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Self-harm in children and young people - information and advice for parents and carers

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Spotting the signs of self-harm in children and young people

MindEd- for families is a resourceful website for parents and carers who are looking for advice on a range of child related issues. They have valuable information and materials on self-harm, that cover how to spot the physical signs and behaviours, as well as the emotional signs, the sort of things that causes your child to self-harm, and what to do if you discover your child self-harms, all within their 'Risky behaviour’ section. 

You can seek advice on the NHS Choices web page titled 'Self-harm’, although this is aimed more at the person self-harming, it does have useful information about the types of self-harm, the signs to look out for, and why people self harm.

Further guidance about why people self-harm can be found through Harmless UK, which are a voluntary organisation for those who self-harm, their friends and family. 

Self-harm is more common amongst teenagers, but signs of self-harm are also occurring in primary school-aged children. You may notice signs that they are:

  • Being withdrawn, anxious or depressed
  • Not wanting to wear clothes with short sleeves
  • Unexplained cuts, scratches and bruises, and hair pulling.

A child or young person may self-harm to soothe deep sadness or express overwhelming emotions that they can’t communicate. They might do it if they are being bullied or feel helpless.

Teenagers who self-harm are more at risk of having suicidal thoughts, and this should be taken very seriously.

How should I talk to my child/young person about their feelings?

The NHS Choices website has an advice page on how to start a conversation with your child tiled ‘Talking to children about their feelings’ 

MindEd-for families has a resourceful section on their website titled ‘Talking to My Child’ (external link to their website) to help you find ways to communicate to children and teenagers when they might need it.

Resources to help children/young people to explore their emotions

You can refer your child to information on the Childline website to help them find ways to cope with self-harm. 

If you have a teenager, they can get advice about self-harm from TheSource 

The Royal College of Psychiatrists website has a list of ‘children’s books - suitable for younger children from preschool to 12 years’ which address a whole range of health and wellbeing topics.

Suffolk Libraries has a list of self-help books suitable for young people and parent/carers to request at their local library. Visit www.suffolklibraries.co.uk  

Parents/carers can also find various book recommendations to support your child with all sorts of issues from the Suffolk Parent Hub 

Take a look at our list of 'Videos and creative things to help support children's mental health'.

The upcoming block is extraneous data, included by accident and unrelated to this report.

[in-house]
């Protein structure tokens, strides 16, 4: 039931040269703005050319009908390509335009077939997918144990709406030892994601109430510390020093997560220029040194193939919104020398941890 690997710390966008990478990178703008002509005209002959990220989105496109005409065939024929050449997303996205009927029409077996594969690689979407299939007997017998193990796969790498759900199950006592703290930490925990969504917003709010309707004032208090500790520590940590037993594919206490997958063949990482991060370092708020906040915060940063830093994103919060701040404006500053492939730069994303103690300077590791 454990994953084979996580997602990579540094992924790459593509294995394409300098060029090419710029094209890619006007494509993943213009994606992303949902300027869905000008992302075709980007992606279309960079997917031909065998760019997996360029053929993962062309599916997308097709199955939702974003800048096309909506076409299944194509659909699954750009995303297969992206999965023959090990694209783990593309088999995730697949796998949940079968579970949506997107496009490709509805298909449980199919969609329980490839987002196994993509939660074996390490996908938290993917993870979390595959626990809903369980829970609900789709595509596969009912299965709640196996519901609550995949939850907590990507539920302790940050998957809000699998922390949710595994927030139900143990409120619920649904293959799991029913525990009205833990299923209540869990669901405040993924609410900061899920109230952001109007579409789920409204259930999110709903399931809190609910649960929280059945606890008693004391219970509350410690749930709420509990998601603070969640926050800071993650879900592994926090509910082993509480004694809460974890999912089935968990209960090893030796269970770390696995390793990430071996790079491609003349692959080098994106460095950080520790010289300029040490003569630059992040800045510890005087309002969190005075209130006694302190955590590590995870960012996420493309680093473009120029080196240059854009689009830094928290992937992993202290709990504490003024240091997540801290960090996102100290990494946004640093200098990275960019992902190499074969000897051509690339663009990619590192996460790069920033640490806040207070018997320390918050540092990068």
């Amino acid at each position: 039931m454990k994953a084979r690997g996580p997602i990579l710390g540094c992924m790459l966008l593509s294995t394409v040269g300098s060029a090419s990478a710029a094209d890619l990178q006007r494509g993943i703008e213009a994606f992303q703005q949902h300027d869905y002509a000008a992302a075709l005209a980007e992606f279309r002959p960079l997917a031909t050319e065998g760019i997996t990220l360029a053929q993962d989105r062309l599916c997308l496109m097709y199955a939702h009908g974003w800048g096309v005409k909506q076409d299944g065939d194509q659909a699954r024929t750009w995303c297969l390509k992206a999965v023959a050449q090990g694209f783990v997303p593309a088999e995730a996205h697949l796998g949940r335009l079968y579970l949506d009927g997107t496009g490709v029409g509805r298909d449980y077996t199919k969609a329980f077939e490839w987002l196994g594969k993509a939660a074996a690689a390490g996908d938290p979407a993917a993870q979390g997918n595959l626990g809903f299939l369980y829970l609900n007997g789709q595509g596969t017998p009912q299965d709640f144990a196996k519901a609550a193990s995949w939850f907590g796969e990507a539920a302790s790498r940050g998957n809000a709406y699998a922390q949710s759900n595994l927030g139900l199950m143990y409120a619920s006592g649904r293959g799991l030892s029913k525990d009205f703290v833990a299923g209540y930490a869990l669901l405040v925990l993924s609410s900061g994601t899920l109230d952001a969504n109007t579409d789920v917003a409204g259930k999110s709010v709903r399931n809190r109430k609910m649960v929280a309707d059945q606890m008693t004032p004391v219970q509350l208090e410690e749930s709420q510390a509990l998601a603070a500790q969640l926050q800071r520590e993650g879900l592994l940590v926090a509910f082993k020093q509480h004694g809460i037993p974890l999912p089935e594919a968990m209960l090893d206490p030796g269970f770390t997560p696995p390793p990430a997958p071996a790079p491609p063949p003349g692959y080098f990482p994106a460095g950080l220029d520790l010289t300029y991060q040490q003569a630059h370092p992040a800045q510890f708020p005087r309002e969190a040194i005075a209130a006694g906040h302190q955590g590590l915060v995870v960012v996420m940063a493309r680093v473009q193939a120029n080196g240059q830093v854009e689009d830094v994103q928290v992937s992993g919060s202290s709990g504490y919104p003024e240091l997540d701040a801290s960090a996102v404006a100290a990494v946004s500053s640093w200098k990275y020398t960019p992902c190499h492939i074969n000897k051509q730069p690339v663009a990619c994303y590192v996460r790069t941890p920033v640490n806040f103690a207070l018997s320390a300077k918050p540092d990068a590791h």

I think my child is self-harming, what should I do?

Please be aware that self-harm is ‘not attention seeking’.

If your child is self-harming don’t ignore it. Make an appointment at your GP surgery for advice and support. You can ask to have a longer appointment if you feel that would help. 

Alternatively, you can make a referral or get advice about wellbeing and mental health support services from the Suffolk Children & Young People's Emotional Wellbeing Hub

Does your child need urgent help?

If it's not a life threatening emergency call NHS 111 and they will talk you through what happens next.

Where can I find useful resources?

The following step by step guide covers all the vital aspects about self-harm and when to seek help - 'Coping with self-harm - a guide for parents and carers’.

The YoungMinds Charity also have a good Self-harm booklet, with information about what causes people to self-harm and how to get help, which is aimed at the individual or the person who knows someone who might be self-harming - 'Your guide to Self-Harm and getting the help you need'.

Where can I find a list of local support groups and organisations who can help?

Here is a list of local support services and organisations for self-harm (you can filter the list for what you need).

Where can I find a useful health and wellbeing App?

If you are looking for helpful phone apps that can provide some in-hand support to a young person struggling with emotional issues, please see our list of the best emotional wellbeing apps reviewed by young people.

Who can I speak to for advice?

If you are concerned about the mental health of a child or young person aged 0-25, please contact the Suffolk Children and Young People's Emotional Wellbeing Hub to get advice or make a referral. 

Other services you can contact for support:

YoungMinds Parent Helpline: 0808 802 5544  Helpline available Monday-Friday, from 9.30am to 4pm.

The YoungMinds helpline have trained advisers who offer friendly and confidential advice to help answer your questions.

Papyrus HopeLine UK Helpline0800 068 41 41 SMS: 07786 209697  Helpline available Monday-Friday, from 10am-10pm, weekends: 2pm-10pm & bank holidays: 2pm-5pm

HOPELineUK is a specialist telephone service staffed by trained professionals who give non-judgemental support, practical advice and information to children, teenagers and young people up to the age of 35 who are worried about how they are feeling, and anyone who is concerned about a young person.

Suffolk School Nursing - ChatHealth Text Service

Text 07507 333356 for confidential health advice from the school nurse (available Mon-Fri 9.30am to 4.30pm).

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